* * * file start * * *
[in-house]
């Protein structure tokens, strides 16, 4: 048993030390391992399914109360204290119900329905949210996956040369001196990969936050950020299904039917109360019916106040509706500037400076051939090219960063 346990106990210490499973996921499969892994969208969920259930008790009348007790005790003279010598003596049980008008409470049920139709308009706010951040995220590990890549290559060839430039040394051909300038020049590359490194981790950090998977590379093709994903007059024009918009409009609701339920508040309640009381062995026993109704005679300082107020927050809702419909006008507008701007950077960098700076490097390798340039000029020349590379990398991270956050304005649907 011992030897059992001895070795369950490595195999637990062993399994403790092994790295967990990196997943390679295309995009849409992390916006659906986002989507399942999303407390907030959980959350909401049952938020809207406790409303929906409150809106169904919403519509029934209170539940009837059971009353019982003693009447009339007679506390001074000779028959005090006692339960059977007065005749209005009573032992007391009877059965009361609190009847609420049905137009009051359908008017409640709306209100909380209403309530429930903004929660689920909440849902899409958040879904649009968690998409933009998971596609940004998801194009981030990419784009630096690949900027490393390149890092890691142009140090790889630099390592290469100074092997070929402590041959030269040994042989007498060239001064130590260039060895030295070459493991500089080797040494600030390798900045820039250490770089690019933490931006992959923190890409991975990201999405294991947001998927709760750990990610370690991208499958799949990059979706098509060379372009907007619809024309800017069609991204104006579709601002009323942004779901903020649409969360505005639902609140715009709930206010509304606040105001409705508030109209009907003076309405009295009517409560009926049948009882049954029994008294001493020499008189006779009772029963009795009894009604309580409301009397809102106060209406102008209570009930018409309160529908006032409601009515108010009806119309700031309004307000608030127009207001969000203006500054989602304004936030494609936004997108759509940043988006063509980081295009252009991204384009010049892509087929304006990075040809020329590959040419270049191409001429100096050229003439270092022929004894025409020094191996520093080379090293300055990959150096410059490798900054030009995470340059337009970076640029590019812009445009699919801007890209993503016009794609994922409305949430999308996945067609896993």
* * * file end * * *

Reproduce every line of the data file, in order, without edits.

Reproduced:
[in-house]
């Protein structure tokens, strides 16, 4: 048993030390391992399914109360204290119900329905949210996956040369001196990969936050950020299904039917109360019916106040509706500037400076051939090219960063 346990106990210490499973996921499969892994969208969920259930008790009348007790005790003279010598003596049980008008409470049920139709308009706010951040995220590990890549290559060839430039040394051909300038020049590359490194981790950090998977590379093709994903007059024009918009409009609701339920508040309640009381062995026993109704005679300082107020927050809702419909006008507008701007950077960098700076490097390798340039000029020349590379990398991270956050304005649907 011992030897059992001895070795369950490595195999637990062993399994403790092994790295967990990196997943390679295309995009849409992390916006659906986002989507399942999303407390907030959980959350909401049952938020809207406790409303929906409150809106169904919403519509029934209170539940009837059971009353019982003693009447009339007679506390001074000779028959005090006692339960059977007065005749209005009573032992007391009877059965009361609190009847609420049905137009009051359908008017409640709306209100909380209403309530429930903004929660689920909440849902899409958040879904649009968690998409933009998971596609940004998801194009981030990419784009630096690949900027490393390149890092890691142009140090790889630099390592290469100074092997070929402590041959030269040994042989007498060239001064130590260039060895030295070459493991500089080797040494600030390798900045820039250490770089690019933490931006992959923190890409991975990201999405294991947001998927709760750990990610370690991208499958799949990059979706098509060379372009907007619809024309800017069609991204104006579709601002009323942004779901903020649409969360505005639902609140715009709930206010509304606040105001409705508030109209009907003076309405009295009517409560009926049948009882049954029994008294001493020499008189006779009772029963009795009894009604309580409301009397809102106060209406102008209570009930018409309160529908006032409601009515108010009806119309700031309004307000608030127009207001969000203006500054989602304004936030494609936004997108759509940043988006063509980081295009252009991204384009010049892509087929304006990075040809020329590959040419270049191409001429100096050229003439270092022929004894025409020094191996520093080379090293300055990959150096410059490798900054030009995470340059337009970076640029590019812009445009699919801007890209993503016009794609994922409305949430999308996945067609896993």